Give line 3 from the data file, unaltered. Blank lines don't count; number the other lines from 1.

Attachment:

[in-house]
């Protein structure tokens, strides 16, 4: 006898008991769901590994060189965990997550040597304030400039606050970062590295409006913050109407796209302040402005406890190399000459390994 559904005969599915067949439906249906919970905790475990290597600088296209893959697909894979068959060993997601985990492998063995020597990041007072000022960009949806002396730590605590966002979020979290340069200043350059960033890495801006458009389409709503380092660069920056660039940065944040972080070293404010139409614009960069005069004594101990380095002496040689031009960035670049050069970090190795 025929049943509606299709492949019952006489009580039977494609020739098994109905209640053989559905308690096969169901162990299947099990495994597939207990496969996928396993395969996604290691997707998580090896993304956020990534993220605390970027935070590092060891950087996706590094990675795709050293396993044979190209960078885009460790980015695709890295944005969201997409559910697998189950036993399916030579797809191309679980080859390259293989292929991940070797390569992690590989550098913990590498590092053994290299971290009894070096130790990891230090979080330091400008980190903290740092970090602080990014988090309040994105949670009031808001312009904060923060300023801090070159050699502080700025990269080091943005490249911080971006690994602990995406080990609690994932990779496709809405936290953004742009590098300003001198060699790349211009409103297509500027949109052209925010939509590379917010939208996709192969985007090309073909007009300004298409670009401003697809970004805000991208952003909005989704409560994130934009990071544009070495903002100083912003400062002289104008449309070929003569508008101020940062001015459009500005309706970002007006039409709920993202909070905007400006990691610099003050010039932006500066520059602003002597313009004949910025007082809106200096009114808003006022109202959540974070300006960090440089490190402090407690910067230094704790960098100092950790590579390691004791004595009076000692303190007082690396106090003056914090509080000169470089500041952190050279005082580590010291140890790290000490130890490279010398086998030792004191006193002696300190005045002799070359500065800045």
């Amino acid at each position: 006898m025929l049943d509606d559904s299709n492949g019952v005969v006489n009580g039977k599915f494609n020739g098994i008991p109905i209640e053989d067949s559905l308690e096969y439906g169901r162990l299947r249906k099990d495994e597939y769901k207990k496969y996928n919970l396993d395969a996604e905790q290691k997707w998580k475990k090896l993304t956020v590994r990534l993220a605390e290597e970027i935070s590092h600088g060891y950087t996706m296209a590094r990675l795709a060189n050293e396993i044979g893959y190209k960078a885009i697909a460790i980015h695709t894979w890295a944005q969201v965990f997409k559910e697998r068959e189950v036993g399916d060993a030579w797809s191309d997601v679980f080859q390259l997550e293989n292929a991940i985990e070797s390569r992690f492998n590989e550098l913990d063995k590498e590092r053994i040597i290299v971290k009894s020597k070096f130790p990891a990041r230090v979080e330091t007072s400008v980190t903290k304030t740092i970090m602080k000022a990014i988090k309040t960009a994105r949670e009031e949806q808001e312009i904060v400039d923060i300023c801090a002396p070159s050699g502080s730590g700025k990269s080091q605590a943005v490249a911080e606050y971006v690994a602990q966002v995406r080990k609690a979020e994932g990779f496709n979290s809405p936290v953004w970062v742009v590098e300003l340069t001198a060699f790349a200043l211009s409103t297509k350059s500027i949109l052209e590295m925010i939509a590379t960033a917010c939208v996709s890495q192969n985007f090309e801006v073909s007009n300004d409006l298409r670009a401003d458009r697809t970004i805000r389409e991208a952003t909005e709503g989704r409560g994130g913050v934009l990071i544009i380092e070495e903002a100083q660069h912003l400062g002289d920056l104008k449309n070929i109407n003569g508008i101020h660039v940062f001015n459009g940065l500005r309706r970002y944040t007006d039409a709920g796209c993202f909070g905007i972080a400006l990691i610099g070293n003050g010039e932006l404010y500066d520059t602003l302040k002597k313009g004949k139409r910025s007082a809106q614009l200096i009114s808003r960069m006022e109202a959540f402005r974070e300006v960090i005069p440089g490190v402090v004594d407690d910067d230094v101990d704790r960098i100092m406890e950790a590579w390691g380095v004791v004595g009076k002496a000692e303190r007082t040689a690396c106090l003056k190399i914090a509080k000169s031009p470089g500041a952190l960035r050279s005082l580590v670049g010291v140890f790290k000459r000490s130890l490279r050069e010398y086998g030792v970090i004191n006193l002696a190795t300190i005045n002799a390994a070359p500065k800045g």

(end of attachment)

């Amino acid at each position: 006898m025929l049943d509606d559904s299709n492949g019952v005969v006489n009580g039977k599915f494609n020739g098994i008991p109905i209640e053989d067949s559905l308690e096969y439906g169901r162990l299947r249906k099990d495994e597939y769901k207990k496969y996928n919970l396993d395969a996604e905790q290691k997707w998580k475990k090896l993304t956020v590994r990534l993220a605390e290597e970027i935070s590092h600088g060891y950087t996706m296209a590094r990675l795709a060189n050293e396993i044979g893959y190209k960078a885009i697909a460790i980015h695709t894979w890295a944005q969201v965990f997409k559910e697998r068959e189950v036993g399916d060993a030579w797809s191309d997601v679980f080859q390259l997550e293989n292929a991940i985990e070797s390569r992690f492998n590989e550098l913990d063995k590498e590092r053994i040597i290299v971290k009894s020597k070096f130790p990891a990041r230090v979080e330091t007072s400008v980190t903290k304030t740092i970090m602080k000022a990014i988090k309040t960009a994105r949670e009031e949806q808001e312009i904060v400039d923060i300023c801090a002396p070159s050699g502080s730590g700025k990269s080091q605590a943005v490249a911080e606050y971006v690994a602990q966002v995406r080990k609690a979020e994932g990779f496709n979290s809405p936290v953004w970062v742009v590098e300003l340069t001198a060699f790349a200043l211009s409103t297509k350059s500027i949109l052209e590295m925010i939509a590379t960033a917010c939208v996709s890495q192969n985007f090309e801006v073909s007009n300004d409006l298409r670009a401003d458009r697809t970004i805000r389409e991208a952003t909005e709503g989704r409560g994130g913050v934009l990071i544009i380092e070495e903002a100083q660069h912003l400062g002289d920056l104008k449309n070929i109407n003569g508008i101020h660039v940062f001015n459009g940065l500005r309706r970002y944040t007006d039409a709920g796209c993202f909070g905007i972080a400006l990691i610099g070293n003050g010039e932006l404010y500066d520059t602003l302040k002597k313009g004949k139409r910025s007082a809106q614009l200096i009114s808003r960069m006022e109202a959540f402005r974070e300006v960090i005069p440089g490190v402090v004594d407690d910067d230094v101990d704790r960098i100092m406890e950790a590579w390691g380095v004791v004595g009076k002496a000692e303190r007082t040689a690396c106090l003056k190399i914090a509080k000169s031009p470089g500041a952190l960035r050279s005082l580590v670049g010291v140890f790290k000459r000490s130890l490279r050069e010398y086998g030792v970090i004191n006193l002696a190795t300190i005045n002799a390994a070359p500065k800045g």